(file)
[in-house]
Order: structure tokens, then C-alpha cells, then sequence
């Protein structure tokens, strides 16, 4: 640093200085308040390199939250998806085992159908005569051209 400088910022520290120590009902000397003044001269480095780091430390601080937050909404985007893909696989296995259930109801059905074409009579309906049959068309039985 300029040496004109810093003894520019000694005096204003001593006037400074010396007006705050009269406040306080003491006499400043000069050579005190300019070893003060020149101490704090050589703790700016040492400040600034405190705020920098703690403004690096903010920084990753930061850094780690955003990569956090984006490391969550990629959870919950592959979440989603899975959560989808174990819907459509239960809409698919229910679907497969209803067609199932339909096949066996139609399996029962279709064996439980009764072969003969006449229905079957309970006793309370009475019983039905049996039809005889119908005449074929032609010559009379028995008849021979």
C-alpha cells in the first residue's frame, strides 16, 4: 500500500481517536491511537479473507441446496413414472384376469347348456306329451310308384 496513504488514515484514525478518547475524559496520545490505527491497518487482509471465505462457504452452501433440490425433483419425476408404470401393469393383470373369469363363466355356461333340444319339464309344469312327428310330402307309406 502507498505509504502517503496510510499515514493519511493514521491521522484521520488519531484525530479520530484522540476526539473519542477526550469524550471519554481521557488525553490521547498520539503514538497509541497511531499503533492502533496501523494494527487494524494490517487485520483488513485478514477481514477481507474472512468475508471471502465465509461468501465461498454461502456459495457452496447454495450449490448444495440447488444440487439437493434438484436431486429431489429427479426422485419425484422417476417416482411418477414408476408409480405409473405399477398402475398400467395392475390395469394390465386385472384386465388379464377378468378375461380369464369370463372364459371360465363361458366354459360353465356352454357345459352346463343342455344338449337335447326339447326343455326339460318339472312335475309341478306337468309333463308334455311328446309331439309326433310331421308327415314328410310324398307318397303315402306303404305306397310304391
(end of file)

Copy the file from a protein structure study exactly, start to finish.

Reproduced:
[in-house]
Order: structure tokens, then C-alpha cells, then sequence
């Protein structure tokens, strides 16, 4: 640093200085308040390199939250998806085992159908005569051209 400088910022520290120590009902000397003044001269480095780091430390601080937050909404985007893909696989296995259930109801059905074409009579309906049959068309039985 300029040496004109810093003894520019000694005096204003001593006037400074010396007006705050009269406040306080003491006499400043000069050579005190300019070893003060020149101490704090050589703790700016040492400040600034405190705020920098703690403004690096903010920084990753930061850094780690955003990569956090984006490391969550990629959870919950592959979440989603899975959560989808174990819907459509239960809409698919229910679907497969209803067609199932339909096949066996139609399996029962279709064996439980009764072969003969006449229905079957309970006793309370009475019983039905049996039809005889119908005449074929032609010559009379028995008849021979």
C-alpha cells in the first residue's frame, strides 16, 4: 500500500481517536491511537479473507441446496413414472384376469347348456306329451310308384 496513504488514515484514525478518547475524559496520545490505527491497518487482509471465505462457504452452501433440490425433483419425476408404470401393469393383470373369469363363466355356461333340444319339464309344469312327428310330402307309406 502507498505509504502517503496510510499515514493519511493514521491521522484521520488519531484525530479520530484522540476526539473519542477526550469524550471519554481521557488525553490521547498520539503514538497509541497511531499503533492502533496501523494494527487494524494490517487485520483488513485478514477481514477481507474472512468475508471471502465465509461468501465461498454461502456459495457452496447454495450449490448444495440447488444440487439437493434438484436431486429431489429427479426422485419425484422417476417416482411418477414408476408409480405409473405399477398402475398400467395392475390395469394390465386385472384386465388379464377378468378375461380369464369370463372364459371360465363361458366354459360353465356352454357345459352346463343342455344338449337335447326339447326343455326339460318339472312335475309341478306337468309333463308334455311328446309331439309326433310331421308327415314328410310324398307318397303315402306303404305306397310304391